Budgeting or Cash Flow Planning can be frustrating, especially if you don’t understand how to adjust for the variability of your expense categories. When I work with clients, I always try to teach them how to turn the variability into a fixed and firm expense. This does not mean that variability won’t still exist, but if you understand the mechanics behind the different types of expenses, the easier it will be to build out your monthly plan. There are three types of expenses that we need to include in our budget but find a way to treat each as a fixed amount.

The first type of expense is “Fixed”, so no adjustment will need to be made since it is the same amount every month. Typical fixed expenses are your mortgage payment, car payment, cable bill, cell phone bill and any other expense that does not change over time. These are very easy to program into our monthly plan. th6CSTPQWY

The second type of expense is “Variable”. Variable expenses can and may be different every month. This type of expense includes; groceries, eating out, entertainment, fuel, utilities and other expenses that are hard to calculate month-to-month. Many of these variable expenses can be turned into a Fixed expense by setting a limit for the ones that are controllable. Controllable expenses that are variable are groceries, eating out, entertainment, etc. Decide in advance how much you want to set aside for these controllable items then track these specific categories to make sure you don’t go over the pre-set limit. Other variables like utilities and fuel consumption can be somewhat fixed by calculating the average spent over a six month period.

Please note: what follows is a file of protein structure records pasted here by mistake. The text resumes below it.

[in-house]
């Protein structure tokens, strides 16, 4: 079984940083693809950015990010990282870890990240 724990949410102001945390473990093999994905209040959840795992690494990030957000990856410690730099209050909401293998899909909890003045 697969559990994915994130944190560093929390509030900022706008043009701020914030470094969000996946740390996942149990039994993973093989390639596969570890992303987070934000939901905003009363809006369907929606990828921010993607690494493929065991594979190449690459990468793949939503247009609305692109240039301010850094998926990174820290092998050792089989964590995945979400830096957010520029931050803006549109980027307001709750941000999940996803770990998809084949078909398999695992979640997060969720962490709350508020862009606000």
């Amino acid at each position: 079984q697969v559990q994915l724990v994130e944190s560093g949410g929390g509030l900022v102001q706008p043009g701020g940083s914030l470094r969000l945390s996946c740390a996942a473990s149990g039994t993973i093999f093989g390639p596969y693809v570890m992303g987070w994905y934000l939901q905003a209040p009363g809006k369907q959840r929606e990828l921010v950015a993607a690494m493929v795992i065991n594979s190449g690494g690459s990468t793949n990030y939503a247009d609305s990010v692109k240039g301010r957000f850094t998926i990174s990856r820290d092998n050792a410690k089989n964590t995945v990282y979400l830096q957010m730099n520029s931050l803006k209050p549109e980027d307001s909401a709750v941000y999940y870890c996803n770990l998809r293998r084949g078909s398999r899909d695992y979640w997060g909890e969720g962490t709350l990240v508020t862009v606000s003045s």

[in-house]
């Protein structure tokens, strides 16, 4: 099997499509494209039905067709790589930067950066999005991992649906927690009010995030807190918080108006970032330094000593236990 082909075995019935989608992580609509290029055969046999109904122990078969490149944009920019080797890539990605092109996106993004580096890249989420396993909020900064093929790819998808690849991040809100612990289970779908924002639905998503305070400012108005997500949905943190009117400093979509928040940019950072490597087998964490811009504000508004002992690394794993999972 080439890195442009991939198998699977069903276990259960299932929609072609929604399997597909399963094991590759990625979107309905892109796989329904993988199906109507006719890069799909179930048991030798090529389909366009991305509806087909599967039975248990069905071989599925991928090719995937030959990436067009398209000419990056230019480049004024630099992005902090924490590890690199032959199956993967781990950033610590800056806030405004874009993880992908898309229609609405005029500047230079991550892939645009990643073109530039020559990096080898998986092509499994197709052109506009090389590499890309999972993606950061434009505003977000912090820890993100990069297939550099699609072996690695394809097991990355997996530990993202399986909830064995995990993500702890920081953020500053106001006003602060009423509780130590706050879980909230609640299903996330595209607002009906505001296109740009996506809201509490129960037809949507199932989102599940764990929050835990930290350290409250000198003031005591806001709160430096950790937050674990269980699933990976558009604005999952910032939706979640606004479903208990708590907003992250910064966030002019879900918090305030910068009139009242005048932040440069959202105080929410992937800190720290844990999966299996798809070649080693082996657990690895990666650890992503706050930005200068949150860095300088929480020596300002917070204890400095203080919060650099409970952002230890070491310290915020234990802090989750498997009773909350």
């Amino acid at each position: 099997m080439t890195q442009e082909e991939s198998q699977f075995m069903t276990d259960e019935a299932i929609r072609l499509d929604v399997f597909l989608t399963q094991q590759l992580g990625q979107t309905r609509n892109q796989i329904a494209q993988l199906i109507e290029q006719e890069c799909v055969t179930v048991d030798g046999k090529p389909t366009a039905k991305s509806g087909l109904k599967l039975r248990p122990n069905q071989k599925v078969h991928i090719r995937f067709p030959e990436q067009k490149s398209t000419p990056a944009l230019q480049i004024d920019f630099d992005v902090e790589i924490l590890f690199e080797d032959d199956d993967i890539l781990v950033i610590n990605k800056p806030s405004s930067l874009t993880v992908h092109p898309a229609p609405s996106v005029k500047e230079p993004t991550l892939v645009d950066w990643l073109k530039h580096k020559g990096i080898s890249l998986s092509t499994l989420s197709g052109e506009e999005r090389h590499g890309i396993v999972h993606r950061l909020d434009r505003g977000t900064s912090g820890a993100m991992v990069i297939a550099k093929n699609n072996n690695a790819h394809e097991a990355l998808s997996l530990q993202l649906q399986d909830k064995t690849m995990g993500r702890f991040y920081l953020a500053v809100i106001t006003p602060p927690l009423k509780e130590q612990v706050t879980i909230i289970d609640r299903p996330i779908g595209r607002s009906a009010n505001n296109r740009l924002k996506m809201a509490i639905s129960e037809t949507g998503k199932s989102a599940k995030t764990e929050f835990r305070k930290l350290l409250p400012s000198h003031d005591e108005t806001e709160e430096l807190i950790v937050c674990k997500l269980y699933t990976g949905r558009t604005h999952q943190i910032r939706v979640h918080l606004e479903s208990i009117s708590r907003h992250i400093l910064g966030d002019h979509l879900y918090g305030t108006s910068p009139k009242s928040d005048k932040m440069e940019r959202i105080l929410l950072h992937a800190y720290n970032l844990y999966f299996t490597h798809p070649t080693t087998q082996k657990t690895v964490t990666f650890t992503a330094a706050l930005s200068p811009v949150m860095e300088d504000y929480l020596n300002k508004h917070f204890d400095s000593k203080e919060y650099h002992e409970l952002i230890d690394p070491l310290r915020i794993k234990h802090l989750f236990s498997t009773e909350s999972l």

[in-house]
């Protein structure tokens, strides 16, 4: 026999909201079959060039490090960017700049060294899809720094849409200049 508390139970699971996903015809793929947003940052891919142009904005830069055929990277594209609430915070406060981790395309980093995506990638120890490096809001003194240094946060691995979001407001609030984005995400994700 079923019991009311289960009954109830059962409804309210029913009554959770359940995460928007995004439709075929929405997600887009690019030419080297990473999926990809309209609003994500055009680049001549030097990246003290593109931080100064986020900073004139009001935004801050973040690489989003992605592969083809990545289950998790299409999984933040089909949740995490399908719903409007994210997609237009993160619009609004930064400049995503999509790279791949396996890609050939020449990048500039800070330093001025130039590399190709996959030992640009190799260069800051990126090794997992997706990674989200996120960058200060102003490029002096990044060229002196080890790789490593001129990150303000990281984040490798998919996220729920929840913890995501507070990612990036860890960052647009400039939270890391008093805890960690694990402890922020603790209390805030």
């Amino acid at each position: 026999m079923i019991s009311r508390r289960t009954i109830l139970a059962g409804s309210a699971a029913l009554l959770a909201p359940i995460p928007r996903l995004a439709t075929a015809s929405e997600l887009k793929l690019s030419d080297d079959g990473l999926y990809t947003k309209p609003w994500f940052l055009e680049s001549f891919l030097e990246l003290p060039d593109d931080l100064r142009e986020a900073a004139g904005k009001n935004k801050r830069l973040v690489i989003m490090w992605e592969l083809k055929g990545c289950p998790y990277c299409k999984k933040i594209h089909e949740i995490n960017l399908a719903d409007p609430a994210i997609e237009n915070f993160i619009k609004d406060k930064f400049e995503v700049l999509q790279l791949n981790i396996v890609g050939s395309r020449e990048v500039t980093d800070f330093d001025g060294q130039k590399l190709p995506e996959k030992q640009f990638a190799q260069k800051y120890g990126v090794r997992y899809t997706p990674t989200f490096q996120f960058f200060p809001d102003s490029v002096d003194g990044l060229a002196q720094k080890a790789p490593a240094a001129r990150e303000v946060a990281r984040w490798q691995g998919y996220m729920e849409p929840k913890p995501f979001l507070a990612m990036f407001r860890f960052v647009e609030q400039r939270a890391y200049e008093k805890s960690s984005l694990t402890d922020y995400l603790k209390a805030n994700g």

The third and final type of expense is the “Periodic”. These types of expenses are the ones that get most people frustrated and causes severe challenges with monthly cash flow planning because most people don’t plan for them. A periodic expense is an expense that does not occur every month but will occur at some point in the future. There are many different varieties of periodic expenses and planning for those expenses is critical for proper budgeting. We often fail to look into our future to determine what our monthly allocation should be for a future expense. Christmas, which happens every year, is one periodic event that many people will wait till Thanksgiving then wonder how they are going to pay for it. Many of us have a water and sewage bill that comes due every quarter, so most people will try to pay it in full from their earnings they received the month it is due. To properly plan for a periodic expense, it is best to calculate the cost of the expense, then divide that cost by the number of months remaining before the expense comes due. That calculated amount will be the monthly set aside for the upcoming periodic expense. Once you do this for every periodic expense, your budget will become more consistent and less variable making it easier to plan.

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